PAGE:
Dr. Peter Schlegel, Chairman of Urology at Weill Cornell Medicine, was featured in Newsweek, discussing the potential for a male birth control pill that would temporarily stop sperm production. Dr. Schlegel comments on recent research that lays a "genetic foundation for male birth control" in an animal study. He also explains some of the biological barriers that make the development of a male birth control pill a complex task:
Marc Goldstein, MD, DSc (hon), FACS discusses his role as a urologist, surgeon and pioneer in male infertility evaluation and treatment at Weill Cornell Medicine/NewYork-Presbyterian Hospital in New York City. To make an appointment with Dr. Goldstein in NYC, please call his office at (212) 746-5470. For more information on Dr. Goldstein, please visit: http://urology.weillcornell.org/marc-goldstein
A fertility evaluation is often pursued in couples who have not been able to conceive for a period of 6-12 months of unprotected intercourse. A fertility evaluation may be appropriate sooner than this when the couple is considered to be at higher risk for subfertility or infertility: when the female partner is over age 35; when there has been a history of infertility in a prior relationship; or when there are other risk factors which may cause fertility problems (e.g. cryptorchidism, testicular neoplasm, chemotherapy, radiation therapy).
The human male reproductive system includes hormonal and structural components. These components include the hypothalamic-pituitary-testis axis as well as the epididymis, vas deferens, seminal vesicles, prostate and urethra. Production of spermatozoa requires approximately 3 months from the initial duplication of stem cells that are supposed to develop into sperm, through mitotic divisions and the myriad changes that modify sperm, preparing them for ejaculation and fertilization.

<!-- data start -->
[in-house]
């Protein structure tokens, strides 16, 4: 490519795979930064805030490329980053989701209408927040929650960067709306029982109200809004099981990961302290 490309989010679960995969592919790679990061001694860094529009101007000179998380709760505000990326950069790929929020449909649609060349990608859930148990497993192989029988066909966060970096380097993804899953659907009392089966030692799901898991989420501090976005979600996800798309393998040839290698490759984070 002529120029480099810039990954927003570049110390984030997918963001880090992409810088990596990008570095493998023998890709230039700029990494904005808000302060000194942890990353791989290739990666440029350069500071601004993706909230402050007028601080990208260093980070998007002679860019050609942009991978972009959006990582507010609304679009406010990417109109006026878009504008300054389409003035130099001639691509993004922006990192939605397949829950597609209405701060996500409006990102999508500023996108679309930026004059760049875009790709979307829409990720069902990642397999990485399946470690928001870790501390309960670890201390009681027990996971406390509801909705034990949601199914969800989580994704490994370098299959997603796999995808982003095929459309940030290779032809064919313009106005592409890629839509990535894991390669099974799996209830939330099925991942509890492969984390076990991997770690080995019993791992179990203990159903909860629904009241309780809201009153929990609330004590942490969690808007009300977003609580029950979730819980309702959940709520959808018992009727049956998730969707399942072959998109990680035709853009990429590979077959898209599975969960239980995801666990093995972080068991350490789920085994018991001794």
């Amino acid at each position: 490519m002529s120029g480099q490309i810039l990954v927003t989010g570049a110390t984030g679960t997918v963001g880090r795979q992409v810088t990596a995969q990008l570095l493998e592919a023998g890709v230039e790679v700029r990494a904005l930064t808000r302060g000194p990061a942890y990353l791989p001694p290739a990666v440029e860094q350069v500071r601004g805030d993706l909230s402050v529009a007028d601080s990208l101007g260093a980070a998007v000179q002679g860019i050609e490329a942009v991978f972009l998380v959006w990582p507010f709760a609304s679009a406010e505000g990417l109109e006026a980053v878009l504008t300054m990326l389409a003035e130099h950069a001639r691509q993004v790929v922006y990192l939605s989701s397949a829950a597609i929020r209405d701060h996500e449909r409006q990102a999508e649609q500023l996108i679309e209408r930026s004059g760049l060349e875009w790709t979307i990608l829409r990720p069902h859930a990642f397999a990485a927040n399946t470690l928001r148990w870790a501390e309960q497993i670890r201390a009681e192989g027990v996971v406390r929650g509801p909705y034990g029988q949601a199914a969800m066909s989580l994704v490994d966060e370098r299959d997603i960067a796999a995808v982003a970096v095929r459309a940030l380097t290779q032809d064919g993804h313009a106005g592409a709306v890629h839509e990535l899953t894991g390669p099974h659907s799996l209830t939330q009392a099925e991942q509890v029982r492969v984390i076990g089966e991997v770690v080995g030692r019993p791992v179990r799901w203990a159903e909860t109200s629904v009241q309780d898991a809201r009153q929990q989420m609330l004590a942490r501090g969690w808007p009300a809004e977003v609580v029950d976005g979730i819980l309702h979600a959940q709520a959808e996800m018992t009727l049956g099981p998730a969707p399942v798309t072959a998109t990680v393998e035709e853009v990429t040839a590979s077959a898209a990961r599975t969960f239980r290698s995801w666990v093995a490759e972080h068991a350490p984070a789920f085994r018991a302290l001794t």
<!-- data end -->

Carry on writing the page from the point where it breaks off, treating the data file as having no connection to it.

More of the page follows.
Our NIH funded laboratory has received generous support from private foundations and donors. Their significant contributions allow us to better understand male infertility, reproductive medicine, and other urologic conditions.
Infertility is defined as a couple's inability to achieve pregnancy following one year of appropriately timed and unprotected intercourse. By this criterion it has been estimated that approximately 15 to 20% of couples attempting to achieve pregnancy are unable to do so. A female factor is the primary etiology in approximately 50% of these couples, and another 20 to 30% are pure male factor. A combination of male and female factors accounts for the remaining 20 to 30% of cases.